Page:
Ensuring biodiversity is protected while a pioneering wind farm project demonstrates the potential for renewable energy development in Western Africa
In 2013 Ramboll oversaw the delivery of the Environmental and Social Impact Assessment (ESIA) for Taiba N’Diaye, the first large wind farm in Senegal that includes the construction and operation of over 40 wind turbines and a generating capacity in excess of 150 MW.
Endangered vultures and thousands of bats
A key challenge for the project has been the presence of both bird and bat species within the project area, including the critically endangered hooded vulture (Necrosyrtes monachus) and a very large congregation of straw-coloured fruit bats that seasonally visit the area. Ramboll has been working with the project developers providing social and biodiversity specialist input. Following the baseline surveys, the site was determined to be potentially critical habitat for the hooded vulture.
Training local specialists
Ramboll worked with local specialists to develop and complete a detailed programme of surveys to identify bird and bat activity, prepare a detailed assessment for the ESIA and develop a biodiversity action plan. During multiple visits to Senegal, Ramboll experts trained local specialists in the techniques and survey methodologies required to complete the surveys, and completed the analyses of all data collected in the field.
The project is currently being constructed and a recent field visit set up a programme of post-construction surveys and monitoring to be undertaken by a team of sub-contractors composed of employees from the forestry service and teenagers from the village of Taiba N’Diaye. The data collected is being provided to Ramboll for analysis and review.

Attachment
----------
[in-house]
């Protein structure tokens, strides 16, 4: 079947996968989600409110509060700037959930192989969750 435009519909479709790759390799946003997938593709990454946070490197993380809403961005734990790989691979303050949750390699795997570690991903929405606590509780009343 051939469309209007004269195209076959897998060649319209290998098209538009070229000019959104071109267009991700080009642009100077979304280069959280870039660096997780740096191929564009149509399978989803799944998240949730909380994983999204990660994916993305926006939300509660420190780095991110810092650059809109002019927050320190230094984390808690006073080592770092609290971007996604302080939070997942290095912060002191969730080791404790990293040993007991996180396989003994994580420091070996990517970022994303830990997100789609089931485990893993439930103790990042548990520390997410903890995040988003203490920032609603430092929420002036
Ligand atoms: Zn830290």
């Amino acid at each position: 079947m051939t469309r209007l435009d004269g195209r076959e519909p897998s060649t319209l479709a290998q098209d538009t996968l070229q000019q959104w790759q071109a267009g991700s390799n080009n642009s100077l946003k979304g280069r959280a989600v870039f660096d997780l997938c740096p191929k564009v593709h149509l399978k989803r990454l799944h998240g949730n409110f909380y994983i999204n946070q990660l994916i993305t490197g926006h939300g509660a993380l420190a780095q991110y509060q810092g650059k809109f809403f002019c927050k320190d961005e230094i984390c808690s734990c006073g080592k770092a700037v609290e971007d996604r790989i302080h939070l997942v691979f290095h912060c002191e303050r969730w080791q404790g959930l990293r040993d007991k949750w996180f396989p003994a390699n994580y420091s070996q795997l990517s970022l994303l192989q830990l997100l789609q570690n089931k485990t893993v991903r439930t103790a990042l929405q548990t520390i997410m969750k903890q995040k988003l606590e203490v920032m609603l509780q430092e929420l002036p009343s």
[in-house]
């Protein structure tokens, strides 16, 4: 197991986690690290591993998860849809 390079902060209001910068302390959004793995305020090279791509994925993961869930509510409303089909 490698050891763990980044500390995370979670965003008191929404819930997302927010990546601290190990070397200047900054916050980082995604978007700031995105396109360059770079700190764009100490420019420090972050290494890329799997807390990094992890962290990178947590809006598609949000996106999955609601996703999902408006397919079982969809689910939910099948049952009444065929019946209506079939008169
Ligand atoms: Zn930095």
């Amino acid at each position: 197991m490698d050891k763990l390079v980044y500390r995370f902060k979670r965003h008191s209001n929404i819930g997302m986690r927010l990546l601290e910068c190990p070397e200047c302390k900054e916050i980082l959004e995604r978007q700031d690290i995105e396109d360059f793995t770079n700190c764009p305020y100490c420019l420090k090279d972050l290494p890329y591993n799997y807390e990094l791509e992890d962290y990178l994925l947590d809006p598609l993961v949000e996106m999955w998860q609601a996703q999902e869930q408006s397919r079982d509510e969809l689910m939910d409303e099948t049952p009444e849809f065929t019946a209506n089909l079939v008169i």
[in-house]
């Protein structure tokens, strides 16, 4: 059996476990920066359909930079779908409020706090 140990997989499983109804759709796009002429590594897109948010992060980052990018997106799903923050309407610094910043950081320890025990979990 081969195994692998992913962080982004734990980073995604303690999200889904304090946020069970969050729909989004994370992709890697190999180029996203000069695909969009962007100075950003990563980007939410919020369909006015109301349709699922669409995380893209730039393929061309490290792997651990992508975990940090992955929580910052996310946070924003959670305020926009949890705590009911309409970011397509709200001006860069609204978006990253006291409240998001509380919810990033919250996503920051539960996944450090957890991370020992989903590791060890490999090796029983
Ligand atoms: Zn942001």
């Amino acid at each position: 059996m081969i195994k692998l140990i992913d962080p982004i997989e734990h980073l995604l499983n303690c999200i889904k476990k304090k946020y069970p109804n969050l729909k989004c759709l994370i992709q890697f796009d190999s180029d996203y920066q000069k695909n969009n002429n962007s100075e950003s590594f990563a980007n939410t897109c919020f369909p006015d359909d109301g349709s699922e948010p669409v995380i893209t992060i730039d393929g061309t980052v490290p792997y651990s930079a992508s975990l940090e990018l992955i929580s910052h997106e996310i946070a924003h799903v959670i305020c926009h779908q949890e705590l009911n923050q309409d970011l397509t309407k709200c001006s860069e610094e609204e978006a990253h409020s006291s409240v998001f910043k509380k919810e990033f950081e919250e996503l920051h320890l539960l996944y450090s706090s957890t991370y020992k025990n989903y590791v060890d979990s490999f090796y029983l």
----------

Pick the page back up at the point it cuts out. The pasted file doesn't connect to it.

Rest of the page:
Gathering data to aid conservation
Working with the local specialists, Ramboll will be gathering data intended to shed more light on the interactions between species and renewable energy projects. Ramboll hopes that the data will aid the conservation efforts for hooded and other endangered vulture species facing many challenges across Africa.
- According to the IUCN Red List, the total Hooded vulture (Necrosyrtes monachus) population size is maximum of 197,000 individuals. Currently this species is classified as critically endangered and its numbers are decreasing.
- A 2017 study focussing on hooded vulture status in Dakar (Senegal’s capital, located approximately 80 km to the south-west of the wind farm site) identified a 85% population decline from 3,000 in 1969 to 400 in 2016. Key contributing factors discussed are urbanisation, poisoning of feral dogs and loss of nesting/roosting trees (Mullie et al, 2017).
- Ruppell's vulture (Gyps rueppelli) is a large vulture that can be found throughout the Sahel region of central Africa. The current population of 22,000 is decreasing due to loss of habitat, incidental poisoning and other factors.
- Once fully operational the Taiba N’Diaye wind farm capacity will be 158.7 MW, a 15% increase in electricity generation capacity for the country, providing power for over two million people.
- Five surveyors were trained to undertake the post-construction surveys: two members of the forestry service and three teenagers from the village of Taiba N’Diaye. Surveyors were trained in undertaking carcass searches and the calibration surveys required to calculate searcher efficiency and scavenger bias. These skills can be used on other wind energy projects in future.
Sustainable Development Goals addressed
|4 Quality education
7 Affordable and clean energy
8 Decent work and economic growth
9 Industry, innovation and infrastructure
10 Reduced inequalities
11 Sustainable cities and communities
12 Responsible consumption and production
13 Climate action
15 Life on land